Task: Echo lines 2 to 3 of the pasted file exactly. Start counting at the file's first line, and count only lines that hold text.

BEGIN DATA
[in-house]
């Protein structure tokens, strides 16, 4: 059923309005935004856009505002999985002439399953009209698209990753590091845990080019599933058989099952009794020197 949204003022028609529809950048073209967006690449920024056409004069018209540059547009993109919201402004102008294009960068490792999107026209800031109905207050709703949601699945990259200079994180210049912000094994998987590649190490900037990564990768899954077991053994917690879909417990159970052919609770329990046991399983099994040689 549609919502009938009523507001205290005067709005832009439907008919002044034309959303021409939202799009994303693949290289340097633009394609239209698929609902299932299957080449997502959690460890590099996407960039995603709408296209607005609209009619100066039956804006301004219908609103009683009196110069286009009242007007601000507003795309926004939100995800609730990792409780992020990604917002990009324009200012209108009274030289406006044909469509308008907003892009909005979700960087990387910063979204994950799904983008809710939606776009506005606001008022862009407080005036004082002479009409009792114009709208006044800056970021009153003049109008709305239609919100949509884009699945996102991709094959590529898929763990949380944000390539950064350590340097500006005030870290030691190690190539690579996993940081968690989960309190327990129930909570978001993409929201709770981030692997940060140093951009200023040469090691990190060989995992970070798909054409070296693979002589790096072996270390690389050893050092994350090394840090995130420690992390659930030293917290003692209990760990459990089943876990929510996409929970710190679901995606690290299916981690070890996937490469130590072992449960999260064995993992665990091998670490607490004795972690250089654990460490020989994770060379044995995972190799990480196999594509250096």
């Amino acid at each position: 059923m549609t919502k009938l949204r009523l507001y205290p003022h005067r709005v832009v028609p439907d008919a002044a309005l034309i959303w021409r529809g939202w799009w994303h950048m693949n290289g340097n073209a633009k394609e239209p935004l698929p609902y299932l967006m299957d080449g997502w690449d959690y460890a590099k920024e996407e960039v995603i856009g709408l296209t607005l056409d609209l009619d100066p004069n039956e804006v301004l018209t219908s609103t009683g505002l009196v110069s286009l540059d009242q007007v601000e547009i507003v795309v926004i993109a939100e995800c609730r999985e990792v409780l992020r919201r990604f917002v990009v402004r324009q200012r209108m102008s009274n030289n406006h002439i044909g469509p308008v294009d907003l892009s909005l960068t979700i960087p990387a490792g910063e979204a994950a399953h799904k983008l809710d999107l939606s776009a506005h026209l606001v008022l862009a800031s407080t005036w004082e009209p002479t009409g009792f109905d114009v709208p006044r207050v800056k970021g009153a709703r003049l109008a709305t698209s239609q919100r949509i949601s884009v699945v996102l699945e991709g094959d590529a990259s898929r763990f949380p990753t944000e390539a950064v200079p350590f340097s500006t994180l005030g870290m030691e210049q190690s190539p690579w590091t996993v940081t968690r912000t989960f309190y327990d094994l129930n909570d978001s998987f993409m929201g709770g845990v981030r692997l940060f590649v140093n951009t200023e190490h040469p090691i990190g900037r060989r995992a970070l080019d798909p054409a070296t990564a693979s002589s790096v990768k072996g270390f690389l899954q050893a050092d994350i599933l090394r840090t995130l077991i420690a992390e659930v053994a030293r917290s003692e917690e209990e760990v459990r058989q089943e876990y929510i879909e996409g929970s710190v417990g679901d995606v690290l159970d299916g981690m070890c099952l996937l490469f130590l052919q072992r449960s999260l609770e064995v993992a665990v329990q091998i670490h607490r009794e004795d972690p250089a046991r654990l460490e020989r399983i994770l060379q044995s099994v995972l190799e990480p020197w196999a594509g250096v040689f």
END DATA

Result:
């Protein structure tokens, strides 16, 4: 059923309005935004856009505002999985002439399953009209698209990753590091845990080019599933058989099952009794020197 949204003022028609529809950048073209967006690449920024056409004069018209540059547009993109919201402004102008294009960068490792999107026209800031109905207050709703949601699945990259200079994180210049912000094994998987590649190490900037990564990768899954077991053994917690879909417990159970052919609770329990046991399983099994040689 549609919502009938009523507001205290005067709005832009439907008919002044034309959303021409939202799009994303693949290289340097633009394609239209698929609902299932299957080449997502959690460890590099996407960039995603709408296209607005609209009619100066039956804006301004219908609103009683009196110069286009009242007007601000507003795309926004939100995800609730990792409780992020990604917002990009324009200012209108009274030289406006044909469509308008907003892009909005979700960087990387910063979204994950799904983008809710939606776009506005606001008022862009407080005036004082002479009409009792114009709208006044800056970021009153003049109008709305239609919100949509884009699945996102991709094959590529898929763990949380944000390539950064350590340097500006005030870290030691190690190539690579996993940081968690989960309190327990129930909570978001993409929201709770981030692997940060140093951009200023040469090691990190060989995992970070798909054409070296693979002589790096072996270390690389050893050092994350090394840090995130420690992390659930030293917290003692209990760990459990089943876990929510996409929970710190679901995606690290299916981690070890996937490469130590072992449960999260064995993992665990091998670490607490004795972690250089654990460490020989994770060379044995995972190799990480196999594509250096």
């Amino acid at each position: 059923m549609t919502k009938l949204r009523l507001y205290p003022h005067r709005v832009v028609p439907d008919a002044a309005l034309i959303w021409r529809g939202w799009w994303h950048m693949n290289g340097n073209a633009k394609e239209p935004l698929p609902y299932l967006m299957d080449g997502w690449d959690y460890a590099k920024e996407e960039v995603i856009g709408l296209t607005l056409d609209l009619d100066p004069n039956e804006v301004l018209t219908s609103t009683g505002l009196v110069s286009l540059d009242q007007v601000e547009i507003v795309v926004i993109a939100e995800c609730r999985e990792v409780l992020r919201r990604f917002v990009v402004r324009q200012r209108m102008s009274n030289n406006h002439i044909g469509p308008v294009d907003l892009s909005l960068t979700i960087p990387a490792g910063e979204a994950a399953h799904k983008l809710d999107l939606s776009a506005h026209l606001v008022l862009a800031s407080t005036w004082e009209p002479t009409g009792f109905d114009v709208p006044r207050v800056k970021g009153a709703r003049l109008a709305t698209s239609q919100r949509i949601s884009v699945v996102l699945e991709g094959d590529a990259s898929r763990f949380p990753t944000e390539a950064v200079p350590f340097s500006t994180l005030g870290m030691e210049q190690s190539p690579w590091t996993v940081t968690r912000t989960f309190y327990d094994l129930n909570d978001s998987f993409m929201g709770g845990v981030r692997l940060f590649v140093n951009t200023e190490h040469p090691i990190g900037r060989r995992a970070l080019d798909p054409a070296t990564a693979s002589s790096v990768k072996g270390f690389l899954q050893a050092d994350i599933l090394r840090t995130l077991i420690a992390e659930v053994a030293r917290s003692e917690e209990e760990v459990r058989q089943e876990y929510i879909e996409g929970s710190v417990g679901d995606v690290l159970d299916g981690m070890c099952l996937l490469f130590l052919q072992r449960s999260l609770e064995v993992a665990v329990q091998i670490h607490r009794e004795d972690p250089a046991r654990l460490e020989r399983i994770l060379q044995s099994v995972l190799e990480p020197w196999a594509g250096v040689f």